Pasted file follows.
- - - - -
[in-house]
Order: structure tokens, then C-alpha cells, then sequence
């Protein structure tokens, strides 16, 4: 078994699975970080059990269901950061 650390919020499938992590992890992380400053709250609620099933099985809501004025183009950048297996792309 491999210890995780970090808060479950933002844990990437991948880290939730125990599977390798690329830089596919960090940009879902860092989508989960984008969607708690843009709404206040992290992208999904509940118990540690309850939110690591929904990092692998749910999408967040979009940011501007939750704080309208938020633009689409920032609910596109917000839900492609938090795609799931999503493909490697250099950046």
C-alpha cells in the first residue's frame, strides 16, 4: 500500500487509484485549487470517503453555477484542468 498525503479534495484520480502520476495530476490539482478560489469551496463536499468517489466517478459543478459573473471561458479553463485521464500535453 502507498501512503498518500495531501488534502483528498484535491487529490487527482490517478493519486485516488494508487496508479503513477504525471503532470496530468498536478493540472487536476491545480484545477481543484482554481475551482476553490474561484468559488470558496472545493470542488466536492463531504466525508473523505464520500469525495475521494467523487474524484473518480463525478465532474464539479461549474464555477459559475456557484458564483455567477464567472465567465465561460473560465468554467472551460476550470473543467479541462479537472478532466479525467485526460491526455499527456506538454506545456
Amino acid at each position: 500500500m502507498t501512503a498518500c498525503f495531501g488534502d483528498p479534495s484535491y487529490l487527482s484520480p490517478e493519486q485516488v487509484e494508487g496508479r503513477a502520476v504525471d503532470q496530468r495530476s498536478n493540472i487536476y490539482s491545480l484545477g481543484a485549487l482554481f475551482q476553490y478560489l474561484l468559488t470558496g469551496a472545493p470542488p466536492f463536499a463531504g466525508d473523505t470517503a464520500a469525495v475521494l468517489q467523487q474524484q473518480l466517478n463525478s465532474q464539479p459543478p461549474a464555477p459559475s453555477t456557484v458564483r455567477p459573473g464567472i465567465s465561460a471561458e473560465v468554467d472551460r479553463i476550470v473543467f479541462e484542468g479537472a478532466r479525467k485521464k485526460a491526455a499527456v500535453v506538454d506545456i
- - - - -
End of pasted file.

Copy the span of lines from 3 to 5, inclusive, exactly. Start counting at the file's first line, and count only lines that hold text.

């Protein structure tokens, strides 16, 4: 078994699975970080059990269901950061 650390919020499938992590992890992380400053709250609620099933099985809501004025183009950048297996792309 491999210890995780970090808060479950933002844990990437991948880290939730125990599977390798690329830089596919960090940009879902860092989508989960984008969607708690843009709404206040992290992208999904509940118990540690309850939110690591929904990092692998749910999408967040979009940011501007939750704080309208938020633009689409920032609910596109917000839900492609938090795609799931999503493909490697250099950046």
C-alpha cells in the first residue's frame, strides 16, 4: 500500500487509484485549487470517503453555477484542468 498525503479534495484520480502520476495530476490539482478560489469551496463536499468517489466517478459543478459573473471561458479553463485521464500535453 502507498501512503498518500495531501488534502483528498484535491487529490487527482490517478493519486485516488494508487496508479503513477504525471503532470496530468498536478493540472487536476491545480484545477481543484482554481475551482476553490474561484468559488470558496472545493470542488466536492463531504466525508473523505464520500469525495475521494467523487474524484473518480463525478465532474464539479461549474464555477459559475456557484458564483455567477464567472465567465465561460473560465468554467472551460476550470473543467479541462479537472478532466479525467485526460491526455499527456506538454506545456
Amino acid at each position: 500500500m502507498t501512503a498518500c498525503f495531501g488534502d483528498p479534495s484535491y487529490l487527482s484520480p490517478e493519486q485516488v487509484e494508487g496508479r503513477a502520476v504525471d503532470q496530468r495530476s498536478n493540472i487536476y490539482s491545480l484545477g481543484a485549487l482554481f475551482q476553490y478560489l474561484l468559488t470558496g469551496a472545493p470542488p466536492f463536499a463531504g466525508d473523505t470517503a464520500a469525495v475521494l468517489q467523487q474524484q473518480l466517478n463525478s465532474q464539479p459543478p461549474a464555477p459559475s453555477t456557484v458564483r455567477p459573473g464567472i465567465s465561460a471561458e473560465v468554467d472551460r479553463i476550470v473543467f479541462e484542468g479537472a478532466r479525467k485521464k485526460a491526455a499527456v500535453v506538454d506545456i